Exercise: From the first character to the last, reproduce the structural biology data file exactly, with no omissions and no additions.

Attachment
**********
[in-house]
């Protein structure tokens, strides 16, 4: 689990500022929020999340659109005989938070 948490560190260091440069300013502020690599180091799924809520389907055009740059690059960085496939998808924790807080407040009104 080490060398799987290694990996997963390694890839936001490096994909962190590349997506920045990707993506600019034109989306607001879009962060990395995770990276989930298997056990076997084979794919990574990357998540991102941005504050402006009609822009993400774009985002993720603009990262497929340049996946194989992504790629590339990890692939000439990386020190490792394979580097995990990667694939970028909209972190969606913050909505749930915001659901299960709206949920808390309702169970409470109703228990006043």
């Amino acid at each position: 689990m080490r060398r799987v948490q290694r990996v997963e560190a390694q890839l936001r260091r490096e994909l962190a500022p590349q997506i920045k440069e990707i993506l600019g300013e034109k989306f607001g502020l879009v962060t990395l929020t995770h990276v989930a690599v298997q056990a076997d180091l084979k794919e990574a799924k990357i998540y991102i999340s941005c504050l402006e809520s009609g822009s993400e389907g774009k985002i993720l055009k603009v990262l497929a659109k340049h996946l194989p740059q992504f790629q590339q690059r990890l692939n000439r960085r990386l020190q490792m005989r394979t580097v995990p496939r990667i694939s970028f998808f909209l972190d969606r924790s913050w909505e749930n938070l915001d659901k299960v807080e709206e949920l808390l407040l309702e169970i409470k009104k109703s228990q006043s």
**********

[in-house]
């Protein structure tokens, strides 16, 4: 689990500022929020999340659109005989938070 948490560190260091440069300013502020690599180091799924809520389907055009740059690059960085496939998808924790807080407040009104 080490060398799987290694990996997963390694890839936001490096994909962190590349997506920045990707993506600019034109989306607001879009962060990395995770990276989930298997056990076997084979794919990574990357998540991102941005504050402006009609822009993400774009985002993720603009990262497929340049996946194989992504790629590339990890692939000439990386020190490792394979580097995990990667694939970028909209972190969606913050909505749930915001659901299960709206949920808390309702169970409470109703228990006043």
């Amino acid at each position: 689990m080490r060398r799987v948490q290694r990996v997963e560190a390694q890839l936001r260091r490096e994909l962190a500022p590349q997506i920045k440069e990707i993506l600019g300013e034109k989306f607001g502020l879009v962060t990395l929020t995770h990276v989930a690599v298997q056990a076997d180091l084979k794919e990574a799924k990357i998540y991102i999340s941005c504050l402006e809520s009609g822009s993400e389907g774009k985002i993720l055009k603009v990262l497929a659109k340049h996946l194989p740059q992504f790629q590339q690059r990890l692939n000439r960085r990386l020190q490792m005989r394979t580097v995990p496939r990667i694939s970028f998808f909209l972190d969606r924790s913050w909505e749930n938070l915001d659901k299960v807080e709206e949920l808390l407040l309702e169970i409470k009104k109703s228990q006043s």